Too Many Things to Do: How to Deal with the Dysfunctions of Multiple-Goal Agencies

54 Pages Posted: 6 Feb 2008

See all articles by Eric Biber

Eric Biber

University of California, Berkeley - School of Law

Multiple version iconThere are 2 versions of this paper

Date Written: February 4, 2008


All federal agencies must cope with the challenges of trying to achieve success on the multiple goals laid out for them by Congress, the President, or the public-at-large, with varying degrees of success. Recent economics and political science literature has laid out a theoretical framework that helps us understand why agencies might succeed in achieving some goals and fail in achieving other goals: Agencies will systematically underperform on goals that are hard to measure and that conflict with the achievement of other more measurable goals. The lack of information about these hard-to-measure goals means that there will be fewer rewards to agencies for any success on those goals. While agencies in theory might be able to overcome this lack of information problem through technological and organizational innovation (where feasible), in many cases agency missions, historical inertia, and the professional orientation of agency staff will interfere with innovation, as shown by a case study of the U.S. Forest Service. Having diagnosed the source of the problem, the paper then examines various options that principals (such as Congress) might have to address it. The paper first surveys a range of options that focus on changing the agency directly: having the principal take back some of the authority from the agency where difficult trade-offs exist, splitting agencies into components that pursue different goals, or mandating that the agency innovate in developing information about undervalued goals (and accordingly changing the agency's own internal culture). All of these direct efforts have their limitations: principals only have so much time and energy to make decisions themselves, splitting agencies is often not feasible, and agencies may be resistant to external cultural change (as shown by the limited impact of the National Environmental Policy Act, or NEPA). Another range of options involves having another agency monitor the decisionmaking agency to ensure minimal compliance with performance on one or more goals. This could include having one agency comment on the decisionmaking agency's performance on an undervalued goal (the "agency as lobbyist" model) or could extend to having another agency make legally binding determinations about whether the decisionmaking agency has met minimum standards for that undervalued goal (the "agency as regulator" model). The more stringent the inter-agency monitoring is - for instance, Fish and Wildlife Service's determination under the Endangered Species Act (ESA) that a project might jeopardize an endangered species, enforceable by outside groups through citizen suits - the more effective regulation might be at achieving minimum compliance on undervalued goals, but with the consequence of greatly increasing transaction costs (such as litigation). Thus, principals will not only have to trade-off agency performance among multiple goals, but will also have to trade-off among the various solutions they might try to use to address the problems of multiple-goal agencies.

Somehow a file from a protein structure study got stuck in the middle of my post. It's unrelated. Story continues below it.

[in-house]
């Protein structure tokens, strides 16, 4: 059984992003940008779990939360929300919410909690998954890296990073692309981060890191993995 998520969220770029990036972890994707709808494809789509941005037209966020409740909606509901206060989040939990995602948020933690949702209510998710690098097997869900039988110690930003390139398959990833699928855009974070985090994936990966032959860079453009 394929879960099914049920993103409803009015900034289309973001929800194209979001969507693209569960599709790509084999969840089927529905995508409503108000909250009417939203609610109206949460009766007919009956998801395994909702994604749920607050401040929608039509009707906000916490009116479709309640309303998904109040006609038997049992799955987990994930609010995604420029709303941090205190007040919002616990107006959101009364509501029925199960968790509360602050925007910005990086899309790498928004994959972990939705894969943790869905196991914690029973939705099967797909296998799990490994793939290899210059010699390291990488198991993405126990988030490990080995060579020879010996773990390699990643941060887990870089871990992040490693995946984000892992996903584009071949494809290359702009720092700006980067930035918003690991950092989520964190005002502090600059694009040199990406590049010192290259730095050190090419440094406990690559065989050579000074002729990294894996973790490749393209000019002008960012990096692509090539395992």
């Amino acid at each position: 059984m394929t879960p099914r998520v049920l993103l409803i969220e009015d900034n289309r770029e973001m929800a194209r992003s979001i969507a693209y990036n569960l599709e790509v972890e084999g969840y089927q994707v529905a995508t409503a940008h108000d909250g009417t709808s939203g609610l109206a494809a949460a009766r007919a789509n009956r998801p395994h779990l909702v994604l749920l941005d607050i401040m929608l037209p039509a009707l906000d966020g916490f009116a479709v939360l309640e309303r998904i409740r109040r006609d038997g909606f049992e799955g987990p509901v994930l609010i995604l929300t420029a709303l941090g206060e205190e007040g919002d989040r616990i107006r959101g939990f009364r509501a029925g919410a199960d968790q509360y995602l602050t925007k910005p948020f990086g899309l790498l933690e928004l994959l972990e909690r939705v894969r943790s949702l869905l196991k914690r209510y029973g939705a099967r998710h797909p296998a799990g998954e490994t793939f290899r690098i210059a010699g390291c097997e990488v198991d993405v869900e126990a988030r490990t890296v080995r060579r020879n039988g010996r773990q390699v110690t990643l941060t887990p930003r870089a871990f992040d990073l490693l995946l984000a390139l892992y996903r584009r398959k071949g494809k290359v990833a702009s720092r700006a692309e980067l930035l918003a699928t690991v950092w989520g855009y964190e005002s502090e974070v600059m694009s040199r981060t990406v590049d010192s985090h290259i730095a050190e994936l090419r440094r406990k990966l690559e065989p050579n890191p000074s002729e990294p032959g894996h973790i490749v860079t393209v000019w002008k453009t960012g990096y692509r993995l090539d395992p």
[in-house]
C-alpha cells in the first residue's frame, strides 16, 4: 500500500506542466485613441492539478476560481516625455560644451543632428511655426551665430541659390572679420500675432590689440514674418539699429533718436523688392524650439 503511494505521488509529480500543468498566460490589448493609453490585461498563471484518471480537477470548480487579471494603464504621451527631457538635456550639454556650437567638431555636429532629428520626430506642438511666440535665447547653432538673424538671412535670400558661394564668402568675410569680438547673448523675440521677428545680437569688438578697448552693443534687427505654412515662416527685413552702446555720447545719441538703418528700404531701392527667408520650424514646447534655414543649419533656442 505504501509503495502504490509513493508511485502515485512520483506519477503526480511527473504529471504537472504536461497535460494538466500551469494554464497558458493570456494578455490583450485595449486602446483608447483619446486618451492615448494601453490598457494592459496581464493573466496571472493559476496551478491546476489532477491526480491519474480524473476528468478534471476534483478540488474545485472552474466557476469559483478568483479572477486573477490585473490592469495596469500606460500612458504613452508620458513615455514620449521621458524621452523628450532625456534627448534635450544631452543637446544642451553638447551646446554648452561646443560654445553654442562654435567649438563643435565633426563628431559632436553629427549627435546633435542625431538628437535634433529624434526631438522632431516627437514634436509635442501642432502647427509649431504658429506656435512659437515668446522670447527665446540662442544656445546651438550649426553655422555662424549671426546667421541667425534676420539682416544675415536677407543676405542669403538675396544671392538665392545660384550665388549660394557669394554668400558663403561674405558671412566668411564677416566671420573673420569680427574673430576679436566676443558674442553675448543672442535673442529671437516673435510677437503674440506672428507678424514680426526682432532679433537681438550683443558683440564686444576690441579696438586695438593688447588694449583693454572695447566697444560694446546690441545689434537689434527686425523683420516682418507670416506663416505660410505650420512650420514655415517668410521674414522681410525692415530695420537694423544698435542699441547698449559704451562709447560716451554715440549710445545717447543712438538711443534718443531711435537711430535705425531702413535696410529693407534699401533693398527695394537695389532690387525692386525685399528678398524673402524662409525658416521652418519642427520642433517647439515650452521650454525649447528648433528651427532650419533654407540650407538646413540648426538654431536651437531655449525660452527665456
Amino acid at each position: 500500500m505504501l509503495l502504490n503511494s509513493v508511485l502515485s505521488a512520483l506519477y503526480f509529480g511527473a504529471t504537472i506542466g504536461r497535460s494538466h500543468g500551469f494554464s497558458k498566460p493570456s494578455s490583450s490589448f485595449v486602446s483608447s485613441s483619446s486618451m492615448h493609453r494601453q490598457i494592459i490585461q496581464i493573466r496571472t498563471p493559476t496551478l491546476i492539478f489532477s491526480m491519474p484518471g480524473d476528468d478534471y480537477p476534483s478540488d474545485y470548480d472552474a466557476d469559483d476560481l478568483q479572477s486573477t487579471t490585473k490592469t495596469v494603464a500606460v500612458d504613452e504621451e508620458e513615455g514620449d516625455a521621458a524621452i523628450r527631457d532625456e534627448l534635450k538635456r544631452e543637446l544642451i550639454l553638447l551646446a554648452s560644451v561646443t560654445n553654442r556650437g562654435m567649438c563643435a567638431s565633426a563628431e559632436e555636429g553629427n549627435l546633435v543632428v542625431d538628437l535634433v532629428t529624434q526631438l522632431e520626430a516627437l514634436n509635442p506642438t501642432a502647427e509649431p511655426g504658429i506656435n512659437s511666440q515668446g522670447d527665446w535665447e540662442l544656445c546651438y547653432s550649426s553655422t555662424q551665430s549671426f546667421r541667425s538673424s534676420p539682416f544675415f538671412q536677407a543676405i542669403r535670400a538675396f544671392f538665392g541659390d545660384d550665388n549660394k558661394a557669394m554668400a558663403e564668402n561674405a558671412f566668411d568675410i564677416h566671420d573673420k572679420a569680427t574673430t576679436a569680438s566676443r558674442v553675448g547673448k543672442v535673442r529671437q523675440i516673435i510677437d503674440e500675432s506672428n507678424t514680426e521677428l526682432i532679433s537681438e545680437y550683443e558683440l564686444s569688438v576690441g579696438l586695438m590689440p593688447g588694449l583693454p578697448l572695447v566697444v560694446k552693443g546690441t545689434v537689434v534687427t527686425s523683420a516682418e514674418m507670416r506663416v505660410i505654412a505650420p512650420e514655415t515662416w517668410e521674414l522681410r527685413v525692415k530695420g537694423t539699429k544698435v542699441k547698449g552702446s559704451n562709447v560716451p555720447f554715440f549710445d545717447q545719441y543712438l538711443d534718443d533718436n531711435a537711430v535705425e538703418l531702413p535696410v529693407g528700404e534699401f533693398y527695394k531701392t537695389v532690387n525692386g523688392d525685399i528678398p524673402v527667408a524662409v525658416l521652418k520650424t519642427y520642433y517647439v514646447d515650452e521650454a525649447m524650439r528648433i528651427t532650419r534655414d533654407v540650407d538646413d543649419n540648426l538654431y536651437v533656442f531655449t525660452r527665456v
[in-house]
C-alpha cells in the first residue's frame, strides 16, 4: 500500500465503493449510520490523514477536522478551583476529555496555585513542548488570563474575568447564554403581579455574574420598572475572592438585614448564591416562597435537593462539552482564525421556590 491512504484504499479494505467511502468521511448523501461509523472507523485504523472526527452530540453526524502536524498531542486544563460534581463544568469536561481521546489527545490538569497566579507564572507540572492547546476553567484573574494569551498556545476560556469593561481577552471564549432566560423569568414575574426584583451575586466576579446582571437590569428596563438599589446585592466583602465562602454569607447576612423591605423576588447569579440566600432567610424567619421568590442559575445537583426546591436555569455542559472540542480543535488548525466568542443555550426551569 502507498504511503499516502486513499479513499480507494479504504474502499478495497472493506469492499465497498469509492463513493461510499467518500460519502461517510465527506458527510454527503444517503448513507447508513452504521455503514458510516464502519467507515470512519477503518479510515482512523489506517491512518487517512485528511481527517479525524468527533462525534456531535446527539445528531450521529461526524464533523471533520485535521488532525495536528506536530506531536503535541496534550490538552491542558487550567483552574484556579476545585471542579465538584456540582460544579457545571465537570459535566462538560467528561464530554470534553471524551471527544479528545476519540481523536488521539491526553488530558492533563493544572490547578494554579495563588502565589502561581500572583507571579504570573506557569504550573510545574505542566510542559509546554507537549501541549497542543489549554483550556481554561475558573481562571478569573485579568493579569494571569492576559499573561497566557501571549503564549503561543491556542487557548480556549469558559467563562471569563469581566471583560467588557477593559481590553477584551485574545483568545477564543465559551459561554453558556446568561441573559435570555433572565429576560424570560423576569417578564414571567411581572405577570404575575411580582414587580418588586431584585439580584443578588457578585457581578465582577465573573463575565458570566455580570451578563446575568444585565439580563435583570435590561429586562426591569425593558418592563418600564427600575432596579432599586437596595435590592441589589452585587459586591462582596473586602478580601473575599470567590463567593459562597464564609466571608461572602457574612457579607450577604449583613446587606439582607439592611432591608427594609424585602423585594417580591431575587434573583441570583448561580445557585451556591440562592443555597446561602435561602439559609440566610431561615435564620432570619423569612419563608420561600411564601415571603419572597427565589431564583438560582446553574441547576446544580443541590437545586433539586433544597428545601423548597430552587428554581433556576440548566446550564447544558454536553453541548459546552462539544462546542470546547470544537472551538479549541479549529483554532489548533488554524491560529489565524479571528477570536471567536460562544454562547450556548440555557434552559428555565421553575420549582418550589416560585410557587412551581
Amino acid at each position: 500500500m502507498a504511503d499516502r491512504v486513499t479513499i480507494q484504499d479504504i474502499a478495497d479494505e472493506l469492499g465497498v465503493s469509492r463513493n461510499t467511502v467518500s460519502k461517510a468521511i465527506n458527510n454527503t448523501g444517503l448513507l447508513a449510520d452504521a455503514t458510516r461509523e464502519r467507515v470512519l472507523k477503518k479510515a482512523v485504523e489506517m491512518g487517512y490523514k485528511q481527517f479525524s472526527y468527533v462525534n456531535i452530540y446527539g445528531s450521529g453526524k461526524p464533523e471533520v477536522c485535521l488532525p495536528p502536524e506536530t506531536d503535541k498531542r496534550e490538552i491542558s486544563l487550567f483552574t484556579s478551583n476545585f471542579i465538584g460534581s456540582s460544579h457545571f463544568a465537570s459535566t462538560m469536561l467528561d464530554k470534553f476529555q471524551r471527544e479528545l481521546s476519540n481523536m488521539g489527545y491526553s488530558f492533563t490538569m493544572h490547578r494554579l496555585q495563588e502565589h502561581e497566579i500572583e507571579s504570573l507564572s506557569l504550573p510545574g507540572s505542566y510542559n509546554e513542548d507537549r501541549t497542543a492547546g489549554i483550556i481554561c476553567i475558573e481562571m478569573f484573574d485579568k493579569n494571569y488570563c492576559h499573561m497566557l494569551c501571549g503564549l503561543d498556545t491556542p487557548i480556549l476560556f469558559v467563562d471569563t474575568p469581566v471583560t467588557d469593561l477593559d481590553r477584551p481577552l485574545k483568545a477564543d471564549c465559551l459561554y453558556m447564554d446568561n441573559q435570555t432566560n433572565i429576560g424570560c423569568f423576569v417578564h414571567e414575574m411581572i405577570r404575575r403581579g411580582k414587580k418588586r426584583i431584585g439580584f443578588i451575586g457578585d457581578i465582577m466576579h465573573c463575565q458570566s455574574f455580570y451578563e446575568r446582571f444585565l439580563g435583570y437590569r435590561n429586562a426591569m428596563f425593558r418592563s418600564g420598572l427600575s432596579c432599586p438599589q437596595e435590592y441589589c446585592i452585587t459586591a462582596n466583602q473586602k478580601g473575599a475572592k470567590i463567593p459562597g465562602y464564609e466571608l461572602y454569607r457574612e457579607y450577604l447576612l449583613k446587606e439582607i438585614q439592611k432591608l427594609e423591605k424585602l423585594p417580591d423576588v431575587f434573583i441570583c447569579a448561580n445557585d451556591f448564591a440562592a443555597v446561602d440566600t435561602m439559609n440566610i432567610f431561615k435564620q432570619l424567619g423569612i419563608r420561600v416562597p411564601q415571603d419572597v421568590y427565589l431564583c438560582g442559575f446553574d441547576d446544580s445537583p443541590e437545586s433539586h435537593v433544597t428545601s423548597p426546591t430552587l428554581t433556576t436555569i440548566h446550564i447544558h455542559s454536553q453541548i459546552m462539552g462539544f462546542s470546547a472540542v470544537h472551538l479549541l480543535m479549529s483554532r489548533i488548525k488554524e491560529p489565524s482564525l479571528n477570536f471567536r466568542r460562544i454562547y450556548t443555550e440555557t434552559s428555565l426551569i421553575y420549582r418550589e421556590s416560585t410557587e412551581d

Keywords: principal-agent relationships, environmental law, administrative law

Suggested Citation

Biber, Eric, Too Many Things to Do: How to Deal with the Dysfunctions of Multiple-Goal Agencies (February 4, 2008). UC Berkeley Public Law Research Paper No. 1090313, Available at SSRN: or

Eric Biber (Contact Author)

University of California, Berkeley - School of Law ( email )

215 Boalt Hall
Berkeley, CA 94720-7200
United States

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